Can diabetes be reversed?
Sunday 22 October, 2017

Can diabetes be reversed?

Published On: Fri, Jun 6th, 2014 | Diabetes | By BioNews

In a ray of hope for diabetes patients, scientists have discovered the cellular sequence that leads to the trigger of the disease.

They also found potential molecular targets for preventing or reversing the process.

“We have described the etiology of obesity-related diabetes. We have pinpointed the steps, the way the whole thing happens,” said Jerrold M. Olefsky, a distinguished professor of medicine at University of California, San Diego.

“The research on mice suggests that the processes are comparable in humans and these findings are important to not just understanding how diabetes begins, but how better to treat and prevent it,” he added.

During the study, the researchers fed mice a high-fat diet.

They observed that the abundant saturated fatty acids in the diet activated adenine nucleotide translocase 2 (ANT2) – a mitochondrial protein in fat cell membranes that is involved in cellular energy metabolism.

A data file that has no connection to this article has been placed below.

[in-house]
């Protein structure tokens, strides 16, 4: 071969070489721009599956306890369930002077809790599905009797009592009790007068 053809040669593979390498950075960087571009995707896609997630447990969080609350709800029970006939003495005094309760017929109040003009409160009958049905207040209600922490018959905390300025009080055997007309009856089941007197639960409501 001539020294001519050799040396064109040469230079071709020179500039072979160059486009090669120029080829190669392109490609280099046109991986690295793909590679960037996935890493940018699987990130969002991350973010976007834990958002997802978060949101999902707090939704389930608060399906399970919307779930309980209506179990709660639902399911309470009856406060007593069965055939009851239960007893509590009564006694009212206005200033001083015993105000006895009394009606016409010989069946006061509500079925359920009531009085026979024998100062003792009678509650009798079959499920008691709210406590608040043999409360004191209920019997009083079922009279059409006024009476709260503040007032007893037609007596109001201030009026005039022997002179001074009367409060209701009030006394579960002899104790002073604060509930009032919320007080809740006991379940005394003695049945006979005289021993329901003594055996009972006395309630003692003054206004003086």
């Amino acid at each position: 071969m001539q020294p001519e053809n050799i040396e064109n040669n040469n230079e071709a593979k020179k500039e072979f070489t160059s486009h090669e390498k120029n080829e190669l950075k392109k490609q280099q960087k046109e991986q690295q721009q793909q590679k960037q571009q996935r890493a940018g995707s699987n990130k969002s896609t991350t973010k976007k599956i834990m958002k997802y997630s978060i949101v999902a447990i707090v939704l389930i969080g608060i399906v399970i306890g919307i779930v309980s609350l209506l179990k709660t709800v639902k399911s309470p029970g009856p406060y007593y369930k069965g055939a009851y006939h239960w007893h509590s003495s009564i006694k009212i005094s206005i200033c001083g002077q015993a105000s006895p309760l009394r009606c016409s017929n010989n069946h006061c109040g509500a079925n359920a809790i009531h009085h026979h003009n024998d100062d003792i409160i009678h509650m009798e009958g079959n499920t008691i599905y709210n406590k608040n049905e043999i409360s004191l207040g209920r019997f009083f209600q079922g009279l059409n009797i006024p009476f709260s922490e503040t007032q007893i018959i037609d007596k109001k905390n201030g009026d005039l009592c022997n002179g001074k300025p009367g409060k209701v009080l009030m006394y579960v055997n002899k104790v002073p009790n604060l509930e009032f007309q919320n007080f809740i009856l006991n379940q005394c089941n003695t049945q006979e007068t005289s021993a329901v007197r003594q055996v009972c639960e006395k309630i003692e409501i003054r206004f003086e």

Activation of ANT2 caused increased oxygen consumption, which meant less was available for the rest of the cell.

The result was a relative state of hypoxia or inadequate oxygen supply.

It subsequently induced production of a protective transcription factor in fat cells called HIF-1alpha.

In turn, HIF-1alpha triggered release of chemokines, proteins that signal cellular distress, launching the immune system’s inflammatory response.

A sustained high-fat diet ensured that the process continued unabated, leading to obesity, chronic low-grade tissue inflammation and eventually, insulin resistance in the mice.

The elucidation of this sequence also revealed two potential therapeutic targets: ANT2 and HIF-1alpha.

The researchers suggest that inhibiting either could blunt, or even reverse, the damaging cellular sequence.

Diabetes is characterised by high blood sugar levels poorly regulated by either inadequate insulin production or because cells to not respond properly to the regulating hormone.

The findings were published in the journal Cell.

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